The quadratic knapsack problem (QKP) $$\max_x x^TPx$$ $$\mathrm{s.t.}\;\;w^Tx\leq c,\; x\in\{0,1\}$$ where $$P\geq0, w\geq0$$ elementwise, is well studied and has existing solvers.

My problem below seems closely related to QKP, but I can't find a way to transform it to a QKP to use existing solvers. $$\min_x x^TPx$$ $$\mathrm{s.t.}\;\;w^Tx\geq c,\; x\in\{0,1\}$$ where $$P\geq0, w\geq0$$.

It's easy to translate the constraints by using $$y=1-x$$, but how can I deal with the objective?

FWIW, in my problem $$w=$$ all ones vector, and it's exactly the same as in Knapsack problem with fixed number of elements? but I would like to have global solution rather than approximate solution.

Applying the transformation you suggested, we get:

$$\min_{y \in\{0,1\}^n} (\mathbf{1}-y)^TP(\mathbf{1}-y)$$ $$\mathrm{s.t.}\;\;w^T(\mathbf{1}-y)\geq c\, ,$$ where $$n$$ is the dimension where $$x$$ lives and $$\mathbf{1}$$ is a vector of $$n$$ ones.

Working with the objective function, \begin{align*} (\mathbf{1}-y)^T P(\mathbf{1}-y) & = \mathbf{1}^T P\mathbf{1} - y^T P\mathbf{1} - \mathbf{1}^T P y + y^T Py \\ & = \mathbf{1}^T P\mathbf{1} - (P\mathbf{1})^T y - \mathbf{1}^T P y + y^T Py \\ & = \mathbf{1}^T P\mathbf{1} - ( \mathbf{1}^T P^T - \mathbf{1}^T P ) y + y^T Py \, , \end{align*} while for the linear constraint, $$w^T \cdot \mathbf{1} - w^T y \geq c \Leftrightarrow w^Ty \leq w^T \cdot \mathbf{1} - c \,.$$

Therefore, the optimization problem is equivalent to:

$$\max_{y \in\{0,1\}^n} y^T Qy + b^T y$$ $$\mathrm{s.t.}\;\;w^Ty \leq w^T \cdot \mathbf{1} - c \, ,$$ where $$Q = -P\,$$, $$b^T = \mathbf{1}^T P^T + \mathbf{1}^T P$$ and we changed sign in the objective function to get a maximization problem. Note the $$\mathbf{1}^T P\mathbf{1}$$ term can be omitted as it's constant. This is indeed a quadratic knapsack problem. In this case $$w = \mathbf{1}$$, so the knapsack constraint yields $$w^Ty \leq n - c$$ thus if $$c \leq n$$ the problem is feasible.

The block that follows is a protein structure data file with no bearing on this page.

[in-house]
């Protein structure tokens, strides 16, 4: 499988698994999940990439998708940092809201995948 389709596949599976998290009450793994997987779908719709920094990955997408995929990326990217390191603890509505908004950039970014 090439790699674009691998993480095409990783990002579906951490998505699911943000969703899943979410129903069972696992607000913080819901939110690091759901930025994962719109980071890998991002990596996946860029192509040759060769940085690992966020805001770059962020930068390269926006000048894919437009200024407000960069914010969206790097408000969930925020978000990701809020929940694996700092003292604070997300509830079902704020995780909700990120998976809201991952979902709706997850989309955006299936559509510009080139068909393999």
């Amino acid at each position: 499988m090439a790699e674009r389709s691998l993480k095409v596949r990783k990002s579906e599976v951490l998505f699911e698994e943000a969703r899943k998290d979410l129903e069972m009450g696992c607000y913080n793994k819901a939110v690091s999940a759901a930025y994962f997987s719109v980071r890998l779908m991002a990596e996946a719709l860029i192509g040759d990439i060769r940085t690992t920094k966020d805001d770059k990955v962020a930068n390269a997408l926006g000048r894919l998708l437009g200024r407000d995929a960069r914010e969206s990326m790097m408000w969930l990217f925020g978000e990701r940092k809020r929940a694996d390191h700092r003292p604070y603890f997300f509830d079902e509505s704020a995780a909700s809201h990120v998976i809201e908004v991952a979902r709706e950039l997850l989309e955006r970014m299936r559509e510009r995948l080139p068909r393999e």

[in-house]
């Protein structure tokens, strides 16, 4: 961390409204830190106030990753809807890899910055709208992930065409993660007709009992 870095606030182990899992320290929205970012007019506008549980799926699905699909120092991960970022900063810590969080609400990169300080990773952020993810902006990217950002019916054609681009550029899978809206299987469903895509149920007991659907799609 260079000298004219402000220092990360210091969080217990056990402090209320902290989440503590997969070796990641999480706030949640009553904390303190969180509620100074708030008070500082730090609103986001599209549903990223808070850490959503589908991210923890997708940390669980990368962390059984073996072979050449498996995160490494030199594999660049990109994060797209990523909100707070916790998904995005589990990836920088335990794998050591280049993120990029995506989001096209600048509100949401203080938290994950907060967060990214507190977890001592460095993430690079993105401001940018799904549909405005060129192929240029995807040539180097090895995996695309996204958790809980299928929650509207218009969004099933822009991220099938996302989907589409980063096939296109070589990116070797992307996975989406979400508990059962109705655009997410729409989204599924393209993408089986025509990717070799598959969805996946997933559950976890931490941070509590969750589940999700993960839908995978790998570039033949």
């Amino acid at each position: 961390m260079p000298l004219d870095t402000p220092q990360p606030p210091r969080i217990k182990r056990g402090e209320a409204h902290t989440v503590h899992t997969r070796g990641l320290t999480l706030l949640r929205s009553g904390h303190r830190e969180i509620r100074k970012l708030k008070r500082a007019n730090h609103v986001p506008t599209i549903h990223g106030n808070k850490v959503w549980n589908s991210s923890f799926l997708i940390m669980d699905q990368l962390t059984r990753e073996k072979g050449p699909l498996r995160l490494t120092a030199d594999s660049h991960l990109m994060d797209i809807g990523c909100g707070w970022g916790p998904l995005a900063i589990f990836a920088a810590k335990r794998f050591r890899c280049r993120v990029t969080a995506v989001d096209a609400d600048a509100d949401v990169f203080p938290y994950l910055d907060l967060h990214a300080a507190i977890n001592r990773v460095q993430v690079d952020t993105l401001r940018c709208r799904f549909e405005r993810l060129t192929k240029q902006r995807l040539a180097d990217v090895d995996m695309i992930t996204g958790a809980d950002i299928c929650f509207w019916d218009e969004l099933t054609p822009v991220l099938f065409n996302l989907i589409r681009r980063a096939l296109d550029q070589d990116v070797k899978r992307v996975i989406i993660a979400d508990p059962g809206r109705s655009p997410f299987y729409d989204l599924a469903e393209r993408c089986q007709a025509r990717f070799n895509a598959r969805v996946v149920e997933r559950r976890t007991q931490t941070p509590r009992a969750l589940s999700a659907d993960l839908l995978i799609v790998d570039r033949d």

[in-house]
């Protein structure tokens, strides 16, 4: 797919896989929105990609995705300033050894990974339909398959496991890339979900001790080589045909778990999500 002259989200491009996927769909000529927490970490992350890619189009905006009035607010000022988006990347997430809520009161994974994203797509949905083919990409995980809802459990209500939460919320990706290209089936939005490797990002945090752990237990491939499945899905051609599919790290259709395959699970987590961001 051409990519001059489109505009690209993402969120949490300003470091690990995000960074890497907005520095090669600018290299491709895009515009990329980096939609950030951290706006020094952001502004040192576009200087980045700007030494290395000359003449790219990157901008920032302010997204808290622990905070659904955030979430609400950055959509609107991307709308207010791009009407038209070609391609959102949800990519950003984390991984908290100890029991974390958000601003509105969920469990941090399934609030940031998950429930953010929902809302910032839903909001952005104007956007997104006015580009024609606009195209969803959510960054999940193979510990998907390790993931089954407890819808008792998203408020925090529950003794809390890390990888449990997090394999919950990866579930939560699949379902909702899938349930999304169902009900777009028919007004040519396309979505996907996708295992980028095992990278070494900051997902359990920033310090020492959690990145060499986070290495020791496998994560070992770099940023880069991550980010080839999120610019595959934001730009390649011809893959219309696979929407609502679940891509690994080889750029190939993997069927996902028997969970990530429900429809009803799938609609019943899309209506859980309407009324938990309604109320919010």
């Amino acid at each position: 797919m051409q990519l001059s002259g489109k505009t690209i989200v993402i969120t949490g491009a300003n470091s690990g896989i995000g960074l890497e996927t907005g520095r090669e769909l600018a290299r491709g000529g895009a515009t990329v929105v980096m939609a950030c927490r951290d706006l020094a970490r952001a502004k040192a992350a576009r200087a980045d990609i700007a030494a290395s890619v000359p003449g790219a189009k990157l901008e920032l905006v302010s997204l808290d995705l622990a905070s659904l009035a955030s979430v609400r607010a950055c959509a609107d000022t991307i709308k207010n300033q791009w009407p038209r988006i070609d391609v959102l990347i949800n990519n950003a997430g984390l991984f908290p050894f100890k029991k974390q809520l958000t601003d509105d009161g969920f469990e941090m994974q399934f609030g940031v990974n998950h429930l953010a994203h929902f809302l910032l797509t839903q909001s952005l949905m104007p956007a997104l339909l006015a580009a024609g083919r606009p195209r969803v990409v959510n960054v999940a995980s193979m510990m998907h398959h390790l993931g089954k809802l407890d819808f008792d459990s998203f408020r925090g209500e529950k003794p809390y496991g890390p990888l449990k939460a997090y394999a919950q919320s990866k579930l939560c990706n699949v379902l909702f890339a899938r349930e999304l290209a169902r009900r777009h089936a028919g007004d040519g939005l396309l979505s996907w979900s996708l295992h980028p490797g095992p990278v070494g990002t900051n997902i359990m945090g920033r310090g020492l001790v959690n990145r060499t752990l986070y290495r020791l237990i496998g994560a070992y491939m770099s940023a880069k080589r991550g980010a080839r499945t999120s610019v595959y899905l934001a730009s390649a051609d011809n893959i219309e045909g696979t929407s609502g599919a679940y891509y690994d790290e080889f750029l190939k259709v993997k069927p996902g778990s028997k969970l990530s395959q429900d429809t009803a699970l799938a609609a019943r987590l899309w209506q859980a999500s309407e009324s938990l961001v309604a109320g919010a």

Some alternatives to get an exact solution (apart from brute force, which could be enough for $$n$$ not too big and $$(n - c)$$ relatively small):

• Linearization, i.e. reformulating the model as a mixed linear program. This will result in a mixed integer program (MIP) that can be approached using MIP techniques, e.g. branch-and-bound or branch-and-cut. There are two common approaches here, you can read more about them in the dedicated literature:

1. the standard linearization technique, where a continuous variable $$z_{ij}$$ is introduced to replace the $$y_i y_j$$ term. See for example Section 1 of [1].
2. Fred Glover's linearization, which yields a model with significantly less variables and constraints than using standard linearization. cf. section 2.3 of [2].
• If $$Q$$ is positive semi-definite1, then the operator $$yQy + b^Ty$$ is convex and the problem can be solved using a quadratic integer programming solver (MIQP solver, e.g. CPLEX or Gurobi).

• There's also a custom-made technique using branch-and-bound and Lagrangian relaxation, called Quadknap. It was proposed by Caprara, Pisinger and Toth in [1] and you can read about it here. C code is available at this site.

A couple of benchmarks are available for the different methods, for example [2] which is available here.

Remark: For some of the methods you'll need to have the objective function in the form $$x^TQx$$, instead of $$x^TQx + b^Tx$$. As $$x$$ is binary, $$x_i = x_i^2$$ and therefore you can bring the linear coefficients to the matrix's diagonal.

[1] Caprara, Alberto, David Pisinger, and Paolo Toth. "Exact solution of the quadratic knapsack problem." INFORMS Journal on Computing 11.2 (1999): 125-137.

[2] Wang, Haibo, Gary Kochenberger, and Fred Glover. "A computational study on the quadratic knapsack problem with multiple constraints." Computers & Operations Research 39.1 (2012): 3-11.

1 As $$P \geq 0$$, it's likely $$Q$$ won't be semidefinite positive in this case. Nonetheless, I decided to mention this method anyway for a more complete answer.